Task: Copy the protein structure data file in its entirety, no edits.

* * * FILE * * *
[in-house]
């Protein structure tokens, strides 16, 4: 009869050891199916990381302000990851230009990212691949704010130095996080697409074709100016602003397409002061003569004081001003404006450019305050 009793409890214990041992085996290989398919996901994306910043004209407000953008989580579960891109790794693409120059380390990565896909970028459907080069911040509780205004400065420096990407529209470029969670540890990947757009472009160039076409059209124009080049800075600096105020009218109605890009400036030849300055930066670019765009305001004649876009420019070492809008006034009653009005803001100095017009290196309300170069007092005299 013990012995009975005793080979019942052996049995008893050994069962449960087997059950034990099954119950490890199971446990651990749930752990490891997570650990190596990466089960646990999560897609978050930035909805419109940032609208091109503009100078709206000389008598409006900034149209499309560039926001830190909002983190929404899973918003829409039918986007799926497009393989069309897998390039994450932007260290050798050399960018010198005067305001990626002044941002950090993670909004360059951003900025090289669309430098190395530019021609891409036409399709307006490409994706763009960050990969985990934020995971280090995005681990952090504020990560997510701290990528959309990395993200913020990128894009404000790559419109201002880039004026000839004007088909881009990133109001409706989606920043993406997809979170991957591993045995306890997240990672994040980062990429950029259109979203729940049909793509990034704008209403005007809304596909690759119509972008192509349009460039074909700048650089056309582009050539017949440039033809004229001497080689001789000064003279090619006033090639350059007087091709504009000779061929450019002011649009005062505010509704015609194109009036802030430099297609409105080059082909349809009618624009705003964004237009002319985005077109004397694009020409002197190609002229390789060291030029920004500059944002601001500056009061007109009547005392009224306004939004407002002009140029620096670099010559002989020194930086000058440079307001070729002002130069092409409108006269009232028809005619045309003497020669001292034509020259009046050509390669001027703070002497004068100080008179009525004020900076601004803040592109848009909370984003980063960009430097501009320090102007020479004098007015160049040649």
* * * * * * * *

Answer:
[in-house]
């Protein structure tokens, strides 16, 4: 009869050891199916990381302000990851230009990212691949704010130095996080697409074709100016602003397409002061003569004081001003404006450019305050 009793409890214990041992085996290989398919996901994306910043004209407000953008989580579960891109790794693409120059380390990565896909970028459907080069911040509780205004400065420096990407529209470029969670540890990947757009472009160039076409059209124009080049800075600096105020009218109605890009400036030849300055930066670019765009305001004649876009420019070492809008006034009653009005803001100095017009290196309300170069007092005299 013990012995009975005793080979019942052996049995008893050994069962449960087997059950034990099954119950490890199971446990651990749930752990490891997570650990190596990466089960646990999560897609978050930035909805419109940032609208091109503009100078709206000389008598409006900034149209499309560039926001830190909002983190929404899973918003829409039918986007799926497009393989069309897998390039994450932007260290050798050399960018010198005067305001990626002044941002950090993670909004360059951003900025090289669309430098190395530019021609891409036409399709307006490409994706763009960050990969985990934020995971280090995005681990952090504020990560997510701290990528959309990395993200913020990128894009404000790559419109201002880039004026000839004007088909881009990133109001409706989606920043993406997809979170991957591993045995306890997240990672994040980062990429950029259109979203729940049909793509990034704008209403005007809304596909690759119509972008192509349009460039074909700048650089056309582009050539017949440039033809004229001497080689001789000064003279090619006033090639350059007087091709504009000779061929450019002011649009005062505010509704015609194109009036802030430099297609409105080059082909349809009618624009705003964004237009002319985005077109004397694009020409002197190609002229390789060291030029920004500059944002601001500056009061007109009547005392009224306004939004407002002009140029620096670099010559002989020194930086000058440079307001070729002002130069092409409108006269009232028809005619045309003497020669001292034509020259009046050509390669001027703070002497004068100080008179009525004020900076601004803040592109848009909370984003980063960009430097501009320090102007020479004098007015160049040649």